radio and television division of the Southern
Baptist Association in Richmond, Va. "Tex" still
lives in Wilmington.
"It was just a dream come true for me," said
Fred of the reunion. "I had oftened wondered if
I'd see everybody again. It was so great to sec
everybody and to still know them alter we've all
aged. We'll try to do it again, if time stands."
Performing on live television had its special
moments as well, said Elrich. Compton, who
served as host, would often pop his head through
the artificial window on the set. Elrich remembers
the time Compton asked the group to learn a new
song before the 6 p.m. show. They had little time
"We printed up the words on a piece of
cardboard and taped it to the camera, like they
have with telcprompters today," said Elrich.
Everything was fine until the cameraman
started backing away to do a group shot.
"We started mumbling our words," said
Elrich. "He kept rolling on back to where we
couldn't sec our words. We got tickled over that
We had a lot of fun."
It made local celebrities of the group. Out in
the community, people would stop the Hickman
brothers to say how much they enjoyed the show
anil to request a favorite song.
"They talked to me just like they knew me,"
said Fred, "and I didn't know them. We made a
lot of friends. People would say, '1 saw you on
TV again last night.'"
Even today, people will cut an eye toward
Fred and look twice, like they see someone they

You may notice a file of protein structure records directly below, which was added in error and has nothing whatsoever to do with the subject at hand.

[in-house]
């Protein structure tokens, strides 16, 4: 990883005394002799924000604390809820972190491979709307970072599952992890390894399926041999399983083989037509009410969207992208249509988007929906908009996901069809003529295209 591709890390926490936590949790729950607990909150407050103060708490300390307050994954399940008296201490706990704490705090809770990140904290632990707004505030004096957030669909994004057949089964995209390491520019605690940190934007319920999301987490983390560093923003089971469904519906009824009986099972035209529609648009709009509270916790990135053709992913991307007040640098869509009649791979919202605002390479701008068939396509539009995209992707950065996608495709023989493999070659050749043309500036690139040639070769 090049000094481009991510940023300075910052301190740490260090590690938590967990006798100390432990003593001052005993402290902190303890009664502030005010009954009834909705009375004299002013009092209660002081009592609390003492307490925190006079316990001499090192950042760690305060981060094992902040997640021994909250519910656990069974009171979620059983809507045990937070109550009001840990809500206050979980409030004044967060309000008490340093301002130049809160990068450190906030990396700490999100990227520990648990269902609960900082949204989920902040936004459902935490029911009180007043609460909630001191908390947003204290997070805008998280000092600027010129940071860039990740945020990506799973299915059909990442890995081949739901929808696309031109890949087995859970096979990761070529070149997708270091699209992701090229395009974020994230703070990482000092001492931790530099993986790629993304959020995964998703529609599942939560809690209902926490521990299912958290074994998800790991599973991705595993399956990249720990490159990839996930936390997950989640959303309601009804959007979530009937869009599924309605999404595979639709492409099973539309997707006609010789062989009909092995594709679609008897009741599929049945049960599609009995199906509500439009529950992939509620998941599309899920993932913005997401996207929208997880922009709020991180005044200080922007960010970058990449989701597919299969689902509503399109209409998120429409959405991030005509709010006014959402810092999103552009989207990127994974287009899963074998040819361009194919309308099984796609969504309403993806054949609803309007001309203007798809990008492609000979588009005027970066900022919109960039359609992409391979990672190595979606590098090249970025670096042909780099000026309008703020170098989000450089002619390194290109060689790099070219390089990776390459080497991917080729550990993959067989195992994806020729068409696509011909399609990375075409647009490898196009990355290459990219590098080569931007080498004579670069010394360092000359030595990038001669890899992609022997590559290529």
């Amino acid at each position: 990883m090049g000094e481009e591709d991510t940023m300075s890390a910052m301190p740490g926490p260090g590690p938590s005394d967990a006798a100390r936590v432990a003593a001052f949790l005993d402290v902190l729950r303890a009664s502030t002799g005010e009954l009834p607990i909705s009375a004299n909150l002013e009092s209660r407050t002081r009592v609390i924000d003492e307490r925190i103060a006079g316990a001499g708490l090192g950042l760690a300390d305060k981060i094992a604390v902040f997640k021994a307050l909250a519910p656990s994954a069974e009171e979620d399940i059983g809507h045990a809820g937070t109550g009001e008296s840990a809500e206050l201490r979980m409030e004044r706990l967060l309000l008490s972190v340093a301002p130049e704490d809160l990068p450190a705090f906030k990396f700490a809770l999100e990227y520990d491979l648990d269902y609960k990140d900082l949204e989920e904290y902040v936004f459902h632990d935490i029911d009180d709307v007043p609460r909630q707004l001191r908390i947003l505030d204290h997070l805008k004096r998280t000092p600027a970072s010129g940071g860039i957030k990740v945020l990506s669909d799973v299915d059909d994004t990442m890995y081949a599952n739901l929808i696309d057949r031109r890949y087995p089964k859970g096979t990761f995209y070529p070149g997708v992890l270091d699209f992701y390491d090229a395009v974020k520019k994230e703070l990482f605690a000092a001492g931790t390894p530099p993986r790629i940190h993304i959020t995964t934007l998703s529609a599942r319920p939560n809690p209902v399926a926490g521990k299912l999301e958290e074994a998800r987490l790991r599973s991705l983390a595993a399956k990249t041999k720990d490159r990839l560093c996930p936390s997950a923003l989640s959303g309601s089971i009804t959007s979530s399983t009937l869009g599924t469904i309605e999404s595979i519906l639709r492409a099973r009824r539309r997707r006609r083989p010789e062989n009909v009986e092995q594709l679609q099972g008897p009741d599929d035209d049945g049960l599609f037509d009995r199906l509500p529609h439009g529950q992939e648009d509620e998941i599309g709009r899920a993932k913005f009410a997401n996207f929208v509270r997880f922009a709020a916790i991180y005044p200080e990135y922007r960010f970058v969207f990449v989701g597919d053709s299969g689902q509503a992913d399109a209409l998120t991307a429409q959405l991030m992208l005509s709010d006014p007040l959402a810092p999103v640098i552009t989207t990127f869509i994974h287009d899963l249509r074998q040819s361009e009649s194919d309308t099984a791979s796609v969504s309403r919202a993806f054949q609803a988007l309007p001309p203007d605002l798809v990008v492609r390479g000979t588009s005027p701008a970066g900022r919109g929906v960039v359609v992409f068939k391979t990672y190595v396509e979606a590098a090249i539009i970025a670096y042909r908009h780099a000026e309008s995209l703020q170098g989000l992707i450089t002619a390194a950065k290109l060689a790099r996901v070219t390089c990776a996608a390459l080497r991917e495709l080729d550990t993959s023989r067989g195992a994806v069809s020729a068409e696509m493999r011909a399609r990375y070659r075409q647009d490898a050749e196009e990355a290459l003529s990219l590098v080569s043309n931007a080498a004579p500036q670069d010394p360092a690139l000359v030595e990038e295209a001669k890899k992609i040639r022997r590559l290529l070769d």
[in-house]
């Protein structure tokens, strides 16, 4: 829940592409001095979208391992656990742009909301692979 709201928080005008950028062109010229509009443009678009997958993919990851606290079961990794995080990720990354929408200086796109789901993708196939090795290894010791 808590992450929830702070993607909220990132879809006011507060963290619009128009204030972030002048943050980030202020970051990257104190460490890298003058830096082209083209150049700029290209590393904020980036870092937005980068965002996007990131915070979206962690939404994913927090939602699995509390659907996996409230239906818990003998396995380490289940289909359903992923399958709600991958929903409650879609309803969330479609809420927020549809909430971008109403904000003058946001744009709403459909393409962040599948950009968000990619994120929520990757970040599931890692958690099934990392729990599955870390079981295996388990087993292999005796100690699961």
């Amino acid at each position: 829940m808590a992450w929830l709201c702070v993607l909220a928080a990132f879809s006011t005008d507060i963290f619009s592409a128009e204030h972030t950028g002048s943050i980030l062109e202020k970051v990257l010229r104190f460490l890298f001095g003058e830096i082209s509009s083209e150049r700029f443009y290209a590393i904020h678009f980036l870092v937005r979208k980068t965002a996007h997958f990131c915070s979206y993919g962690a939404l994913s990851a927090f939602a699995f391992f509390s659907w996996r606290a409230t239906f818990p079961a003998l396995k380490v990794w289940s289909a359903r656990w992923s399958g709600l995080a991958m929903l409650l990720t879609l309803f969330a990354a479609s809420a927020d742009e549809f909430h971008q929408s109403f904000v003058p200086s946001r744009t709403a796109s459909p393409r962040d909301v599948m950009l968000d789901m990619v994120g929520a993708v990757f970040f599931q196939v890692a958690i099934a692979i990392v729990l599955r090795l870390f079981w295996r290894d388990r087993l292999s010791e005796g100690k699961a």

recognize but are not quite sure. It's especially
true with people who watched and remember the
old television show.
"They know that they've seen me
somewhere," said Fred, "but they can't quite put
their finger on it."
Musical talent runs in the family. Elrich's son.
Rick, is now lead guitarist for Crossroads, a band
named after Hickman's Crossroads that performs
in area clubs. Freddy Hickman, Fred's son, plays
drums for Crossroads.
It took long hours of work to produce a 30
minute television show, said Fred, but there are
"It was truly a great experience," he said.
Health & Fitness Center
Nautilus ? Free Weights ? Aerobics ?
Karate & Kung Fu ? Sauna
Sellers Road (behind Resort Plaza) ? Shallotte |
754-A SPA (2772) *
Mon-Thurs 9:30-9:30; Friday 9:30-8:30; Sat 10-4; Sun 1-6 1
-L?# 5 ELECTRiC
VOLTAGE REGULATORS GENERATORS
REPAIR? REBUILT? EXCHANGED
Royal Oak Road & Hwy. 17 N , Shallotte
CIM1 THE BRUNSWICK BEACON
A Variety Of Flags
Desert Storm ? Yellow Ribbon
FREE Catalog & Delivery
jf"7p)l 101 Aviators Lane
Burgaw, NC 28425
Catherine Moore. Owner
Local Art ? Pottery ? Jewelry
"Oil Painting Classes"
"THE UNUSUAL" [
Winter Hours (Jan. <& Feb.)
Tucs., Thurs., Sal. 10-5
Calabash Post Office Coi
It I N G O i
Thursday Nights ? Doors Open 6:15 pm 5
Calabash VFW Post 7288 3
Carter Rd.. Trader s Village, Calabash. 579-3577
OPEN TO THE PUBLIC
Games begin at 7:30 PM
Minimum "Buy In" $5.00
Minimum Pay Out $600.00 |Q
Snacks Available ? No Children under 12 K
TODAY, El. RICH "BOB" Hickman, standing, and Fred Hickman
have fond memories of that 1954 television show. They live at
Hickman 's Crossroads south of Shallotte.
William Temple Allen, CPA
Income Tax Preparation/Representation
(federal and all state returns)
Electronic Filing and Rapid Refund
Accounting and Bookkeeping Services
Secretarial/Word Processing Services
Medical Practice Management Services
(review of ICD-9/CPT coding)
Tax and Estate Planning
Former IRS Assistant Director
Technical Division. Washington. D.C.
24 Years Tax Experience
435 33rd St., Sunset Beach